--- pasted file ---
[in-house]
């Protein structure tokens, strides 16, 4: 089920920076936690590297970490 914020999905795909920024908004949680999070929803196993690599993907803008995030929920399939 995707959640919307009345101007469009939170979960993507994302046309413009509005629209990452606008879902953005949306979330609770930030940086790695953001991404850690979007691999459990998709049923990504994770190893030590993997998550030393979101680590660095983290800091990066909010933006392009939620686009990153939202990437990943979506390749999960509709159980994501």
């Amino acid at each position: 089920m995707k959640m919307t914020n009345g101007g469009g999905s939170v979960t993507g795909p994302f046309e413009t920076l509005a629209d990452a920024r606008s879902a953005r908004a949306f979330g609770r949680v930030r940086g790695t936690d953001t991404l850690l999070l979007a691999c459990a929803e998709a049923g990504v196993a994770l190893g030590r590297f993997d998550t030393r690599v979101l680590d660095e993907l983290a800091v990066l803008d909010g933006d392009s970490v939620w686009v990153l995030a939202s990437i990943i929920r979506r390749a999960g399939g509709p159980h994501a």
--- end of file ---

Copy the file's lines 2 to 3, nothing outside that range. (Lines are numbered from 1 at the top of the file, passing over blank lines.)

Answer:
């Protein structure tokens, strides 16, 4: 089920920076936690590297970490 914020999905795909920024908004949680999070929803196993690599993907803008995030929920399939 995707959640919307009345101007469009939170979960993507994302046309413009509005629209990452606008879902953005949306979330609770930030940086790695953001991404850690979007691999459990998709049923990504994770190893030590993997998550030393979101680590660095983290800091990066909010933006392009939620686009990153939202990437990943979506390749999960509709159980994501």
């Amino acid at each position: 089920m995707k959640m919307t914020n009345g101007g469009g999905s939170v979960t993507g795909p994302f046309e413009t920076l509005a629209d990452a920024r606008s879902a953005r908004a949306f979330g609770r949680v930030r940086g790695t936690d953001t991404l850690l999070l979007a691999c459990a929803e998709a049923g990504v196993a994770l190893g030590r590297f993997d998550t030393r690599v979101l680590d660095e993907l983290a800091v990066l803008d909010g933006d392009s970490v939620w686009v990153l995030a939202s990437i990943i929920r979506r390749a999960g399939g509709p159980h994501a």